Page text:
Surfacing After Silence

Life. After.

Who am I? Part 869?


twisted_personality__by_fridaythirteenth (DeviantArt.com)

Personality: the complex of characteristics that distinguishes an individual or a nation or group; especially : the totality of an individual’s behavioral and emotional characteristics.

Yesterday, I received an email that points to the very complexity of personality.

Quoted from email: “Last night, my roommate and I watched a home video of her when she was about 3. She is exactly the same, and we laughed about it.
I feel sometimes I have no idea what my “personality” is. I can remember bits and pieces of childhood, but not enough to really know “what I was like”….I DO remember always feeling like I was “too much”, my parents hated how much energy I had. so I changed myself. My eating disorder developed in pre-puberty, so thats a big time of identity formation. . . I have no idea what’s actually NATURAL for me personally. I have no idea if I like to talk or not. I’m used to forcing myself to talk and also forcing myself to be silent. Now, without the eating disorder, I feel that I don’t know what my actual personality is. ”

How familiar is this?  We developed a certain persona through the eating disorder.  For some of us, it was a way to interact with the world.  For some of us, it was a way to block the world out.  In all cases, we learned to deny who we were to fill a role, be it because we received message that we were too much or not enough or too loud or too quiet.  Or sometimes, just the vague concept that we just weren’t right somehow and damn, did we try hard to get it right through the eating disorder.

I know when I let go of the anorexia, I had no idea what I’d find.  Who I’d find.  Would I even like her?  Maybe there was a good reason that I hid her away all those years under a facade of thinness and denial? Maybe I should just go back to that facade, play the game, and be the good girl.

I’ve mentioned before that after I chose recovery, I went through one hell of a massive depression, a depression I knew was not bound to the Bipolar Disorder, but to that existential question of “Who am I?”  Because I honestly didn’t know.  And I really had no idea how to find out.

But I had a great therapist, one who pushed me pretty hard at times.  One who never let me take the easy way out.  And with his prompting, I just started doing.  Yes, that’s right.  I just used an awfully simple formula: Just do it.  Do you have a list of things that you’ve always wanted to do but never did because of the eating disorder?  Do them.  And then reflect on whether you actually liked doing them.  If you don’t like knitting, crocheting, sewing, jewelry making, painting, OR drawing, there’s a pretty good chance you’re not the artistic type.

But what we do is only part of who we are.  How do you act in certain social situations?  What type of social situations do you like?  Are you an extrovert or an introvert?  Are you an overall positive, happy-go-lucky kind of person or are you more realistic and grounded?  Do you have this drive inside of you to always get to the next level or are you more laid back?  Do you have this thirst for knowledge that pulls you to the library shelves or do you prefer to learn by experiencing things?  Is your idea of a perfect date slamming jello shots and singing karaoke or sitting in a coffee shop to the background of classical music?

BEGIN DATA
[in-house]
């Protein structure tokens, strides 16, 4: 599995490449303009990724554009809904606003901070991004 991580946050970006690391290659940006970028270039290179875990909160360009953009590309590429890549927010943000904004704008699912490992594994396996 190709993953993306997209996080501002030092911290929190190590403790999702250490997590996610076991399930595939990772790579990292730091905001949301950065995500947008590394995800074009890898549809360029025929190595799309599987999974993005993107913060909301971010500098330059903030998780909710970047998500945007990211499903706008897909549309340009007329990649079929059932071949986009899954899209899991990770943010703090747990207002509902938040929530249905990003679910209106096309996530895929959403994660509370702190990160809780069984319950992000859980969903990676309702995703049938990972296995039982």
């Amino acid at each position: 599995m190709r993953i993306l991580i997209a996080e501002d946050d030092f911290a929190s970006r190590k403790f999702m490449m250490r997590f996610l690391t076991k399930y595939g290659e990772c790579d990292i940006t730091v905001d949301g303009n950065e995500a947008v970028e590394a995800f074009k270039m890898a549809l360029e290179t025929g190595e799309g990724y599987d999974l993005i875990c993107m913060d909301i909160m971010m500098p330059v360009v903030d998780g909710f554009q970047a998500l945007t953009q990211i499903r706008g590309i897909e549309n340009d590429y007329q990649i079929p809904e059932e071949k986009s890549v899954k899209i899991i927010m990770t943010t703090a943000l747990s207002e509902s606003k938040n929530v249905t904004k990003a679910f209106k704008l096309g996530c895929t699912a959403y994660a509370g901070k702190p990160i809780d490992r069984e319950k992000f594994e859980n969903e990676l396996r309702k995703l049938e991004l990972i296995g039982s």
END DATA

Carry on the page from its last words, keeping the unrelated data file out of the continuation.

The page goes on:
I think these questions are more difficult to answer.  But similar to the first set of questions about what we do, we can find out the answers by trying out different roles.  I know that sounds similar to what we did when we were sick, playing a role, but this time it’s with the intention of finding out if it feels right or not.  When we were sick, how it felt didn’t matter as long as those around us were happy.  This time, if you try out a role and don’t like it, you don’t have to do it again.  Try journaling and purposefully reflecting on how you felt during certain situations during your day.  What made you the most comfortable?  When did you feel most alive?  When did you feel like a fish out of water?

The journal I mentioned in my last post is helping me answer some of these questions.  It’s approaching that question of Who are you? using art.  It’s a non-linguistic way to access our personalities.  There are also guided journals out there that don’t use art that you may want to consider if you feel blocked by a blank sheet of paper.

So my advice: experience and journal.  Do things.  And then reflect on them.  Write about whether or not they “fit.”  This is not a quick process.  In fact, I think it’s one that if we are interested in continuing to grow as human beings, is one that will continue throughout our lives.  At least, that’s my goal.

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May 22, 2010 - Posted by | Eating Disorders, identity, recovery | , , , , , , , ,

2 Comments »

  1. Trying so hard to get back into writing… doing… still fighting to figure out who i really am post-integration. some days i think i have a clue and others… it’s beyond grasp or comprehension.
    will look into that journal. looks like a good thing to try.

    Comment by marisa | May 24, 2010 | Reply

  2. You are doing some awesome work!!!

    Comment by The Binge Diary | June 4, 2010 | Reply


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